I am excited to be preparing to launch my annual 2014 ERP survey. This will be my 8th and I’ve learned a lot through the years about how to ask the questions and how to best analyze the results. Since founding Mint Jutras in 2011 I have gradually shifted the timing of the survey, so that now (and in the future) it will be launched early in January, and I will use and reference the data throughout the year. As most of you know, I collect a massive amount of data. I try to be consistent with many of the questions from one survey to the next in order to make legitimate year over year comparisons, watching prior trends and spotting new ones. But each year I remove some questions that didn’t produce much insight (that’s how I learn) or that really don’t change much in one year. I do that to make room for something new.
It will be interesting to continue to watch trends, particularly around:
- Buying cycles: Last year the percentage planning to purchase a new ERP within the next three years more than doubled from 24% to 47%, with another 15% undecided.
- Deployment preferences: In the 18 months between the 2011 and 2013 surveys, the percentage of companies that would consider a traditional on-premise deployment dropped from 56% to 27%. Preference for both SaaS and hosted models increased.
- ERP is reaching more users: On average 50% of employees actually use ERP today, including more executives. All executives have access to and regularly use ERP in 47% of companies, a far cry from just a few short years ago. We suspect the growing use of mobile devices has been and will continue to be a game-changer here.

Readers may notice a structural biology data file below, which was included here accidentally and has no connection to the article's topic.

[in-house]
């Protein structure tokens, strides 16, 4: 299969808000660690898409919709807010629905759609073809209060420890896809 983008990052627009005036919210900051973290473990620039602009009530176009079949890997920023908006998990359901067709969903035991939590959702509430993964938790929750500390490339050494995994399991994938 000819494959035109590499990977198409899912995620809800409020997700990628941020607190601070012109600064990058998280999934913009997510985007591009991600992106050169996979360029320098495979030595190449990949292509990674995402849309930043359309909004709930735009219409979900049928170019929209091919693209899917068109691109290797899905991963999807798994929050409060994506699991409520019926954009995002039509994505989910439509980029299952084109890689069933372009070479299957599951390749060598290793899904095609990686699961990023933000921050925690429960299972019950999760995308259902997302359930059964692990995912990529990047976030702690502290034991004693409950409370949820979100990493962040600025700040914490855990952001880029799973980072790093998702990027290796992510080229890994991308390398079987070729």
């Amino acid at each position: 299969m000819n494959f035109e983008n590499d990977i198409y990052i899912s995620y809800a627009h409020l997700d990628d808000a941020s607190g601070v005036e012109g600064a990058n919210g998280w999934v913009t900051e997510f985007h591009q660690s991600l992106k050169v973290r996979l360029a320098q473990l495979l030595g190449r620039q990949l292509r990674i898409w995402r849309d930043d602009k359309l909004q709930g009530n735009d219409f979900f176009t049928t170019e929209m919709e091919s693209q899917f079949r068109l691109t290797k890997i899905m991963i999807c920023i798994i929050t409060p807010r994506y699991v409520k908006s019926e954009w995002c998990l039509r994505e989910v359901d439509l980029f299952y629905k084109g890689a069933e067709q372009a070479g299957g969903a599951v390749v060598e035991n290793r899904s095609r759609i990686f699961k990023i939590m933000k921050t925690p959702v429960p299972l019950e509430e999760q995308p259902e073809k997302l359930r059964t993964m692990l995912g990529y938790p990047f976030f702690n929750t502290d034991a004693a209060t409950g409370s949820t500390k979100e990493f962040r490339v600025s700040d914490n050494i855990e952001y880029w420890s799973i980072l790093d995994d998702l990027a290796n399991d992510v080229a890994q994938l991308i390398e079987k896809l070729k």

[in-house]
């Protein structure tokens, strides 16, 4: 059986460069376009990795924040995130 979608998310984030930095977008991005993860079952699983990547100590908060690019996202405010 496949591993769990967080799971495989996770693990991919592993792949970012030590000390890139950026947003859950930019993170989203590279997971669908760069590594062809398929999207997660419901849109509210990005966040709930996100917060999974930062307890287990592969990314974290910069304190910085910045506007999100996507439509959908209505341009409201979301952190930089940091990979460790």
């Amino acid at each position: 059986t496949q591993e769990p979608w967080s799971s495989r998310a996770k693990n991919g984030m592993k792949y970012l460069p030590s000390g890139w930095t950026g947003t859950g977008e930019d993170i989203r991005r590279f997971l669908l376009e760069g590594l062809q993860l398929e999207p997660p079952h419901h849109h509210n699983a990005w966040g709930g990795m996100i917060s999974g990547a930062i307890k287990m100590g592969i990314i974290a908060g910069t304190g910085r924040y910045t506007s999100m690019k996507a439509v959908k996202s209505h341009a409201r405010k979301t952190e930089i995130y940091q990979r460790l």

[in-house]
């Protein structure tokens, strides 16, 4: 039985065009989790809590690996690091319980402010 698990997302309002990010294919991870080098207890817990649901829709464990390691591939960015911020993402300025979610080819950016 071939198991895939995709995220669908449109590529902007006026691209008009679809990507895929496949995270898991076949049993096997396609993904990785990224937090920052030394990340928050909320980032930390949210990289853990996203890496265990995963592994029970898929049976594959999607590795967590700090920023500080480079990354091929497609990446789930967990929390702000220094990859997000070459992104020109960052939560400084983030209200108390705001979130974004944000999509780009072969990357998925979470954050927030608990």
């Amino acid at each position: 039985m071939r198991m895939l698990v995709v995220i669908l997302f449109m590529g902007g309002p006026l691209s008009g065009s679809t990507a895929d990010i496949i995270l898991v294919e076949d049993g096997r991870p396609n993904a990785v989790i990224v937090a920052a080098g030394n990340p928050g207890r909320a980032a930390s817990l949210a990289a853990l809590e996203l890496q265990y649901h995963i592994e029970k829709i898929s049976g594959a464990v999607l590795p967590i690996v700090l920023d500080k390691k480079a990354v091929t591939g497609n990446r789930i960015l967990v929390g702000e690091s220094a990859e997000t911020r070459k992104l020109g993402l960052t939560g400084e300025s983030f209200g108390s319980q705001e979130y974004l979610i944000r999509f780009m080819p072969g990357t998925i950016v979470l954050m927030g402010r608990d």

- Results measured since deploying ERP rose considerably with improvement percentages rising from the 5-7% range to double digits. These are improvements like cost reductions and improvements in on-time delivery, customer retention and inventory accuracy. “World Class” ERP implementations produced results in the 20-24% range. Was this an aberration last year or is new technology fostering better results?
What’s New This Year?
But what I am even more excited about is our new approach to capturing information about how the full spectrum of business applications, with ERP at the core, are implemented. Back when I started benchmarking ERP in 2006, I set out to quantify its usage. My first five annual surveys were done while I was at the Aberdeen Group where I came up with a formula for determining the percentage of ERP that was actually used. When I founded Mint Jutras I used what I had learned in those five years and modified that formula in order to get what I felt was a much more accurate result. But after eight years of this type of measurement, not only has this become old news, it is also harder to get an accurate read.
As I have been saying for several years now, the footprint of ERP has grown to the extent that it is becoming more and more difficult to determine where ERP ends and other applications begin. That is not only the case when covering, writing and talking about ERP, particularly as integration capabilities have improved, but for users as well. In prior blog posts this year I have discussed the relative advantages and disadvantages of “tightly integrated” versus “loosely coupled” applications. But this distinction is not intuitively obvious to the typical ERP user that takes our survey, particularly since typically less than 40% of respondents are in IT. Most are business users and may not have intimate knowledge of the purchase or the architecture of the product itself. They simply use ERP to run their businesses. And of course, that is primarily what we benchmark.